Stormfield burned down in 1923, but a pretty fair replica (privately owned) has been built in its place; much of the 340 acres purchased by Twain has been bought and preserved by Redding. The Redding Roadhouse, a restaurant constructed on the same grounds where a favorite tavern of Twain's once stood, features a portrait of Twain over the bar room's fireplace and rents out a "Mark Twain" room for parties.

"For many years, Twain's time in Redding was known but was not a focus. That has changed quite a bit in the present day," says local historian Brent M. Colley.

A famous author would fit in without notice in 21st-century Redding, a small, well-stocked community where residents have included Leonard Bernstein, Jessica Tandy and Barry Levinson. But in Twain's day, Redding was an unpaved farming village, with little more than a train station and a general store. Twain was a shock to Redding if only because he was the first resident who consulted an architect to build his house.

"It was a big deal when he came," says Twain scholar Kevin McDonnell. "Redding didn't have a public sewer system. It didn't have electricity. It was a very rural community and not the enclave of wealthy New Yorkers that it is today."

Until the death of his daughter, Twain was a social man. He befriended several local schoolgirls and dubbed them the "angelfish." He chatted with farmers and hosted great names from out of town, such as Helen Keller, whose caretaker, Annie Sullivan, Twain helped immortalize by giving her the nickname that became the title of a play and movie, "The Miracle Worker."

Twain worked hard to set his story down. He not only cooperated with a biographer, but wrote hundreds of pages for a planned autobiography. At the same time, he became obsessed with Shakespeare and the latest theories over whether the Bard even existed, tickled that so little was known about the life of a writer he acknowledged as his superior.

"When Shakespeare died in Stratford it was not an event," Twain wrote. "It made no more stir in England than the death of any other forgotten theater-actor would have made. Nobody came down from London; there were no lamenting poems, no eulogies, no national tears, there was merely silence, and nothing more."

Twain knew death well and thought closely about it. He told jokes, of course ("the report of my death was an exaggeration"; "there is no humor in heaven"), but also reflected. Death was a challenge ("dying is nothing to a really great and brave man") and a conclusion. It was a relief and a responsibility, especially for the famous.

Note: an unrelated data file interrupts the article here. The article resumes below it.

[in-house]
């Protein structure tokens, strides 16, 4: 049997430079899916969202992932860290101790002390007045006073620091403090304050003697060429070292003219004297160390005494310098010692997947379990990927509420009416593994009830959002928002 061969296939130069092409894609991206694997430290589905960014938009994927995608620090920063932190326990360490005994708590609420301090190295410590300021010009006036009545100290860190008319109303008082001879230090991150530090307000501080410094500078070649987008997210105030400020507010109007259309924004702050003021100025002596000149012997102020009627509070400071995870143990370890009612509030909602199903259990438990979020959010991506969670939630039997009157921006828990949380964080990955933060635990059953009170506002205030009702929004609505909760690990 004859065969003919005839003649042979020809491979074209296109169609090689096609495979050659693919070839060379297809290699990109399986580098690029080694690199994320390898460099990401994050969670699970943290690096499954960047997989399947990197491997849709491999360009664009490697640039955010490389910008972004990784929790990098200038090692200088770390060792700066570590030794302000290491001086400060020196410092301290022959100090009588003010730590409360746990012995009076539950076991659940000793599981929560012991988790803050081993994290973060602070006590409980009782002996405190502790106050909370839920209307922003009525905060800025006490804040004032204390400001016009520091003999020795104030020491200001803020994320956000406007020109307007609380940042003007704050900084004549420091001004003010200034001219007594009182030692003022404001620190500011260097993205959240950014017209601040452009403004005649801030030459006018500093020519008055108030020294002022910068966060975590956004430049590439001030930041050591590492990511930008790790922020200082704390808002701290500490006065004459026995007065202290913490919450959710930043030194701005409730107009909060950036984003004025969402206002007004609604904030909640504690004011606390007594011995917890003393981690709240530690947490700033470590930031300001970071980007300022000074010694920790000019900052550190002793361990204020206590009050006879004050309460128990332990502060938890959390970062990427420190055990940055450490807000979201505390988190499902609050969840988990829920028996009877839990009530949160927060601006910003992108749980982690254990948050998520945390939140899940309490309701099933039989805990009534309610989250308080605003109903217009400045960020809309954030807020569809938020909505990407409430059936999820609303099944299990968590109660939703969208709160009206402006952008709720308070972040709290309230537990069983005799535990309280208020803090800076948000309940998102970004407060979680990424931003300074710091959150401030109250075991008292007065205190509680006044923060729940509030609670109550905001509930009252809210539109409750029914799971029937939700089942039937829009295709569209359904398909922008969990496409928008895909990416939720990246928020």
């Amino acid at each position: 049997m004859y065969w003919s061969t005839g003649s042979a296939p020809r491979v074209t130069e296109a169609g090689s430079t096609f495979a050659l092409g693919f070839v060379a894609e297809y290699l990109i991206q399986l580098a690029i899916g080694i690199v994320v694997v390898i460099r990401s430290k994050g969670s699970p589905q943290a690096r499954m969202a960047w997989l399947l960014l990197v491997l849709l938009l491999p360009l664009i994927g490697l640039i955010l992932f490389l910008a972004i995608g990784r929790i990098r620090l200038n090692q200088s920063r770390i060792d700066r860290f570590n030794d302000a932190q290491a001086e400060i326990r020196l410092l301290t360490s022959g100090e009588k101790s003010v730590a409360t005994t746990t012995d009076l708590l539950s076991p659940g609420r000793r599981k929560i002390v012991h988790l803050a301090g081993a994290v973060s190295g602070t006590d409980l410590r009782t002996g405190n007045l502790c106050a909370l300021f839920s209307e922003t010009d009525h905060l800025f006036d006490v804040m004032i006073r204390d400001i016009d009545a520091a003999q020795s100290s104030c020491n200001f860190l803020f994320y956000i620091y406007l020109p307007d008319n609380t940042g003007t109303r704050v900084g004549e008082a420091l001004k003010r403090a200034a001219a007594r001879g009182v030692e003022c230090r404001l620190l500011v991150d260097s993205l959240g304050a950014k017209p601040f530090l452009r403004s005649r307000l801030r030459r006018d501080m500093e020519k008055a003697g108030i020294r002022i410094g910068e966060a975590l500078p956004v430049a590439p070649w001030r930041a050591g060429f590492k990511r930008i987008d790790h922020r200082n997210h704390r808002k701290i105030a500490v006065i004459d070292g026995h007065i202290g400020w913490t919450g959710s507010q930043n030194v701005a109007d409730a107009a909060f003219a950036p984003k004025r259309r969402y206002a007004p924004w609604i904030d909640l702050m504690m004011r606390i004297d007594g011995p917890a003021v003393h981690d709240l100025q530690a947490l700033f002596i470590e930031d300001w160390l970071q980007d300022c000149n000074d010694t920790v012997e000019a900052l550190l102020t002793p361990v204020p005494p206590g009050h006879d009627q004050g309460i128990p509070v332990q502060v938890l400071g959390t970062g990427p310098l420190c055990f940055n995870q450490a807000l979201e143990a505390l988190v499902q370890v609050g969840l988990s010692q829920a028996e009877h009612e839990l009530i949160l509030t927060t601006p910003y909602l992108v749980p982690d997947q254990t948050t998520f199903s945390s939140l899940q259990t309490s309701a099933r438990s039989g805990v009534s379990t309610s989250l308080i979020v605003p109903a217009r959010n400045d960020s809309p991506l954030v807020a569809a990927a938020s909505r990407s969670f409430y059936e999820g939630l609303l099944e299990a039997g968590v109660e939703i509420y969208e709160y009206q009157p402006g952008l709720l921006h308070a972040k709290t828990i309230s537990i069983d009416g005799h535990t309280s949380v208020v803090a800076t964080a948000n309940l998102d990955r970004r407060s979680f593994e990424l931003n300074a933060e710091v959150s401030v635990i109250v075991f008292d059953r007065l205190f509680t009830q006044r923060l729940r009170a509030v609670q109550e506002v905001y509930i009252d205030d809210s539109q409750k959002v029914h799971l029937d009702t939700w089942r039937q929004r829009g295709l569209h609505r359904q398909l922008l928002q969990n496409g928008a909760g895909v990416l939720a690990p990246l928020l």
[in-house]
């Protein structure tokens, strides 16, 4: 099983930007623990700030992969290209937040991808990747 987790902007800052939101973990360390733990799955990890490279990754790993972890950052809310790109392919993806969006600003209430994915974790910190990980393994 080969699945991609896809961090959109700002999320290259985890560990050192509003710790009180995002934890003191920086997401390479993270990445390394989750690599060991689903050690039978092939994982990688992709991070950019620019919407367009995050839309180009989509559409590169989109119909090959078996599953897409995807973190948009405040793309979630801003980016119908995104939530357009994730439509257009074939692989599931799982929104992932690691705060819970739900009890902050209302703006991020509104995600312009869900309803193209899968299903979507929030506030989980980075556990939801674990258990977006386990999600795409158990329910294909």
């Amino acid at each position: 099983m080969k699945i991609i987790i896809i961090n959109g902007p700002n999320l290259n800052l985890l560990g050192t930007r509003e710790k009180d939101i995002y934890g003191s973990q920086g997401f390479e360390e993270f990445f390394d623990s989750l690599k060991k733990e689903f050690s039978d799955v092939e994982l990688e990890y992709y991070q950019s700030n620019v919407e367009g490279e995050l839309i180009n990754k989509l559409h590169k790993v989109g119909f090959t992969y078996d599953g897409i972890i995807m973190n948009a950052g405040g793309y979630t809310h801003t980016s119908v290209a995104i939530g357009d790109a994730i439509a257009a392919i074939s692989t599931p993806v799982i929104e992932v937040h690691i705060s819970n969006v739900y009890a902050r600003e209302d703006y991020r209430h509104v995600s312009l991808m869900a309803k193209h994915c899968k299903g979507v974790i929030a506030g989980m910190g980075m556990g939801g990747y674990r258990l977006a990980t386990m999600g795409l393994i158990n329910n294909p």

"A distinguished man should be as particular about his last words as he is about his last breath," he noted. "He should write them out on a slip of paper and take the judgment of his friends on them. He should never leave such a thing to the last hour of his life, and trust to an intellectual spurt at the last moment to enable him to say something smart with his latest gasp and launch into eternity with grandeur."

Twain's final words were brief, abbreviated, unwritten, uncertain. Laying in his death bed, he indicated a couple of unfinished manuscripts and whispered to Paine, his biographer, "Throw away." Hours later, he held the hand of his remaining child, Clare, told her goodbye, and added, apparently, "If we meet ..."

What remained, according to Paine, was a "fluttering sigh, and the breath that had been unceasing through seventy-four tumultuous years had stopped forever.
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Re: Random Book News

Postby Maui on Thu Apr 22, 2010 10:54 am

I found this little gem this morning on the SF Examiner website. There are several standouts for me. :lol:

The 50 Most Memorable Author vs. Author Put-downs


1. Ernest Hemingway, according to Vladimir Nabokov (1972)

As to Hemingway, I read him for the first time in the early 'forties, something about bells, balls and bulls, and loathed it.

2. Miguel Cervantes' Don Quixote, according to Martin Amis (1986)

Reading Don Quixote can be compared to an indefinite visit from your most impossible senior relative, with all his pranks, dirty habits, unstoppable reminiscences, and terrible cronies. When the experience is over, and the old boy checks out at last (on page 846 -- the prose wedged tight, with no breaks for dialogue), you will shed tears all right; not tears of relief or regret but tears of pride. You made it, despite all that 'Don Quixote' could do.

3. John Keats, according to Lord Byron (1820)

Here are Johnny Keats's p@# a-bed poetry...There is such a trash of Keats and the like upon my tables, that I am ashamed to look at them.

4. Edgar Allan Poe, according to Henry James (1876)

An enthusiasm for Poe is the mark of a decidedly primitive stage of reflection.

5. John Updike, according to Gore Vidal (2008)

I can't stand him. Nobody will think to ask because I'm supposedly jealous; but I out-sell him. I'm more popular than he is, and I don't take him very seriously...oh, he comes on like the worker's son, like a modern-day D.H. Lawrence, but he's just another boring little middle-class boy hustling his way to the top if he can do it.

6. William Shakespeare's A Midsummer Night's Dream, according to Samuel Pepys (1662)

...we saw 'Midsummer Night's Dream,' which I had never seen before, nor shall ever again, for it is the most insipid ridiculous play that ever I saw in my life.

7. Edward Bulwer-Lytton, according to Nathaniel Hawthorne (1851)

Bulwer nauseates me; he is the very pimple of the age's humbug. There is no hope of the public, so long as he retains an admirer, a reader, or a publisher.

Charles Dickens writing something rotten, vulgar, and un-literary